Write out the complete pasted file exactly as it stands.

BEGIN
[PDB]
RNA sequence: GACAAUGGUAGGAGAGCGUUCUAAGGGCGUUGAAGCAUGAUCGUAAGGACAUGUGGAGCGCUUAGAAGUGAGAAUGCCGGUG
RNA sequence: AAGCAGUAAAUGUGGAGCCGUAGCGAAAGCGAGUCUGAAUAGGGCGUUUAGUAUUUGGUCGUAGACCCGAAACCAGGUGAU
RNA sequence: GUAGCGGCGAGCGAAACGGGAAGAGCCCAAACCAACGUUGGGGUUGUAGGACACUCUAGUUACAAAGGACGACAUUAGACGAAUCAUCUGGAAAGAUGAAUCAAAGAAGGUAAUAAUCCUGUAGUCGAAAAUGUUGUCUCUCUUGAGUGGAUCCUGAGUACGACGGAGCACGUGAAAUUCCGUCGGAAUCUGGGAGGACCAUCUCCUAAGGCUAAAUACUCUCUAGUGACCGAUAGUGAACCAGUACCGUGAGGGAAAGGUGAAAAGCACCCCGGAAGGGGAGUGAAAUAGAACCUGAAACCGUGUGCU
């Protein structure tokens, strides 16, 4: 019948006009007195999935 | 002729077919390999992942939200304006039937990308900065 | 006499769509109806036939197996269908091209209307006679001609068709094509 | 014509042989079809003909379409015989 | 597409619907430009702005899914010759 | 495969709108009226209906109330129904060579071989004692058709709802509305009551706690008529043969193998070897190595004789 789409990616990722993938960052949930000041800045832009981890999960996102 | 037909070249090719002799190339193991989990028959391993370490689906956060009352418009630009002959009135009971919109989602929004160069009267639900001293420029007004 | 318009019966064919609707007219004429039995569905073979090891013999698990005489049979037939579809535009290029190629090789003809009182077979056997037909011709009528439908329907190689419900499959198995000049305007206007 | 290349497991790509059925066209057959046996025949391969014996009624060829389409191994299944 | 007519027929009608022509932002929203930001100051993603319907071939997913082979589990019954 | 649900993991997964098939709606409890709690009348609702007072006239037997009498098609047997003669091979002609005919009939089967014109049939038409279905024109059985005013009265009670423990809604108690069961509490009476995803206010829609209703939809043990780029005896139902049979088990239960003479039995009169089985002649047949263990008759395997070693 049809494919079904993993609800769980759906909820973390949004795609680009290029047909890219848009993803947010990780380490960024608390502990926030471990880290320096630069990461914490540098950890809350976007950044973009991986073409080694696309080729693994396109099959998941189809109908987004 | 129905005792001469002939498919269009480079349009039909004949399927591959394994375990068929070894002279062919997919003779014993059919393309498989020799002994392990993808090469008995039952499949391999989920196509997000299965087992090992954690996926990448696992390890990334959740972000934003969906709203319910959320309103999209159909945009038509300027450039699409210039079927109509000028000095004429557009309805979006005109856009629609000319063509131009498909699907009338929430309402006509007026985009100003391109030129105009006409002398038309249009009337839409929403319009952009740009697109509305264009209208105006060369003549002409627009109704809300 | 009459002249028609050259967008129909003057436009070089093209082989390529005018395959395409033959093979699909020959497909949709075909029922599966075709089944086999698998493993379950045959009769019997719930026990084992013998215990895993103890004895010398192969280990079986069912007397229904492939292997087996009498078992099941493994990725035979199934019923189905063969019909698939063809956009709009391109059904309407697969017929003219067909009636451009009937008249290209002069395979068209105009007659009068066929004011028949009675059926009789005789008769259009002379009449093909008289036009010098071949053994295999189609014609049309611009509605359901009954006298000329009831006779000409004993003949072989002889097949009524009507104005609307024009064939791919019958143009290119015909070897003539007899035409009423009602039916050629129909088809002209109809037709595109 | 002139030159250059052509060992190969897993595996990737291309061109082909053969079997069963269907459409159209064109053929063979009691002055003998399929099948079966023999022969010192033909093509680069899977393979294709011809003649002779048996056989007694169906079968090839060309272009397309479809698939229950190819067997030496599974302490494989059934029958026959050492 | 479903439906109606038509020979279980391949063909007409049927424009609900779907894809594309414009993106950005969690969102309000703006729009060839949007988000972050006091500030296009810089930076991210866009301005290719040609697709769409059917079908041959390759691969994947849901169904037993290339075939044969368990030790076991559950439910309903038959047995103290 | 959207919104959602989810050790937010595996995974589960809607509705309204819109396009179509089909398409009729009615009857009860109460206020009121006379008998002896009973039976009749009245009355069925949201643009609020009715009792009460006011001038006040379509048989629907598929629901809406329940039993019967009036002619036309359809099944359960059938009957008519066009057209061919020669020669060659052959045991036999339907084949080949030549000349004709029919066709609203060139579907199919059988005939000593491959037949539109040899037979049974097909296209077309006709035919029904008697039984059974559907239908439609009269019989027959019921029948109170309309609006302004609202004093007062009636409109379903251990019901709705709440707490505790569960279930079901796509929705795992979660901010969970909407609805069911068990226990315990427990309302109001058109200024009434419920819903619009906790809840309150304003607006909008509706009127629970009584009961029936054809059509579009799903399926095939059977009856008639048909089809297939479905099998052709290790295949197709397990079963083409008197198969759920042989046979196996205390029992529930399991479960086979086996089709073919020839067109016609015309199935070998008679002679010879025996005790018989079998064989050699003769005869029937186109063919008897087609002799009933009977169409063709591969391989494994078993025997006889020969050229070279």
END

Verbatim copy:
[PDB]
RNA sequence: GACAAUGGUAGGAGAGCGUUCUAAGGGCGUUGAAGCAUGAUCGUAAGGACAUGUGGAGCGCUUAGAAGUGAGAAUGCCGGUG
RNA sequence: AAGCAGUAAAUGUGGAGCCGUAGCGAAAGCGAGUCUGAAUAGGGCGUUUAGUAUUUGGUCGUAGACCCGAAACCAGGUGAU
RNA sequence: GUAGCGGCGAGCGAAACGGGAAGAGCCCAAACCAACGUUGGGGUUGUAGGACACUCUAGUUACAAAGGACGACAUUAGACGAAUCAUCUGGAAAGAUGAAUCAAAGAAGGUAAUAAUCCUGUAGUCGAAAAUGUUGUCUCUCUUGAGUGGAUCCUGAGUACGACGGAGCACGUGAAAUUCCGUCGGAAUCUGGGAGGACCAUCUCCUAAGGCUAAAUACUCUCUAGUGACCGAUAGUGAACCAGUACCGUGAGGGAAAGGUGAAAAGCACCCCGGAAGGGGAGUGAAAUAGAACCUGAAACCGUGUGCU
């Protein structure tokens, strides 16, 4: 019948006009007195999935 | 002729077919390999992942939200304006039937990308900065 | 006499769509109806036939197996269908091209209307006679001609068709094509 | 014509042989079809003909379409015989 | 597409619907430009702005899914010759 | 495969709108009226209906109330129904060579071989004692058709709802509305009551706690008529043969193998070897190595004789 789409990616990722993938960052949930000041800045832009981890999960996102 | 037909070249090719002799190339193991989990028959391993370490689906956060009352418009630009002959009135009971919109989602929004160069009267639900001293420029007004 | 318009019966064919609707007219004429039995569905073979090891013999698990005489049979037939579809535009290029190629090789003809009182077979056997037909011709009528439908329907190689419900499959198995000049305007206007 | 290349497991790509059925066209057959046996025949391969014996009624060829389409191994299944 | 007519027929009608022509932002929203930001100051993603319907071939997913082979589990019954 | 649900993991997964098939709606409890709690009348609702007072006239037997009498098609047997003669091979002609005919009939089967014109049939038409279905024109059985005013009265009670423990809604108690069961509490009476995803206010829609209703939809043990780029005896139902049979088990239960003479039995009169089985002649047949263990008759395997070693 049809494919079904993993609800769980759906909820973390949004795609680009290029047909890219848009993803947010990780380490960024608390502990926030471990880290320096630069990461914490540098950890809350976007950044973009991986073409080694696309080729693994396109099959998941189809109908987004 | 129905005792001469002939498919269009480079349009039909004949399927591959394994375990068929070894002279062919997919003779014993059919393309498989020799002994392990993808090469008995039952499949391999989920196509997000299965087992090992954690996926990448696992390890990334959740972000934003969906709203319910959320309103999209159909945009038509300027450039699409210039079927109509000028000095004429557009309805979006005109856009629609000319063509131009498909699907009338929430309402006509007026985009100003391109030129105009006409002398038309249009009337839409929403319009952009740009697109509305264009209208105006060369003549002409627009109704809300 | 009459002249028609050259967008129909003057436009070089093209082989390529005018395959395409033959093979699909020959497909949709075909029922599966075709089944086999698998493993379950045959009769019997719930026990084992013998215990895993103890004895010398192969280990079986069912007397229904492939292997087996009498078992099941493994990725035979199934019923189905063969019909698939063809956009709009391109059904309407697969017929003219067909009636451009009937008249290209002069395979068209105009007659009068066929004011028949009675059926009789005789008769259009002379009449093909008289036009010098071949053994295999189609014609049309611009509605359901009954006298000329009831006779000409004993003949072989002889097949009524009507104005609307024009064939791919019958143009290119015909070897003539007899035409009423009602039916050629129909088809002209109809037709595109 | 002139030159250059052509060992190969897993595996990737291309061109082909053969079997069963269907459409159209064109053929063979009691002055003998399929099948079966023999022969010192033909093509680069899977393979294709011809003649002779048996056989007694169906079968090839060309272009397309479809698939229950190819067997030496599974302490494989059934029958026959050492 | 479903439906109606038509020979279980391949063909007409049927424009609900779907894809594309414009993106950005969690969102309000703006729009060839949007988000972050006091500030296009810089930076991210866009301005290719040609697709769409059917079908041959390759691969994947849901169904037993290339075939044969368990030790076991559950439910309903038959047995103290 | 959207919104959602989810050790937010595996995974589960809607509705309204819109396009179509089909398409009729009615009857009860109460206020009121006379008998002896009973039976009749009245009355069925949201643009609020009715009792009460006011001038006040379509048989629907598929629901809406329940039993019967009036002619036309359809099944359960059938009957008519066009057209061919020669020669060659052959045991036999339907084949080949030549000349004709029919066709609203060139579907199919059988005939000593491959037949539109040899037979049974097909296209077309006709035919029904008697039984059974559907239908439609009269019989027959019921029948109170309309609006302004609202004093007062009636409109379903251990019901709705709440707490505790569960279930079901796509929705795992979660901010969970909407609805069911068990226990315990427990309302109001058109200024009434419920819903619009906790809840309150304003607006909008509706009127629970009584009961029936054809059509579009799903399926095939059977009856008639048909089809297939479905099998052709290790295949197709397990079963083409008197198969759920042989046979196996205390029992529930399991479960086979086996089709073919020839067109016609015309199935070998008679002679010879025996005790018989079998064989050699003769005869029937186109063919008897087609002799009933009977169409063709591969391989494994078993025997006889020969050229070279």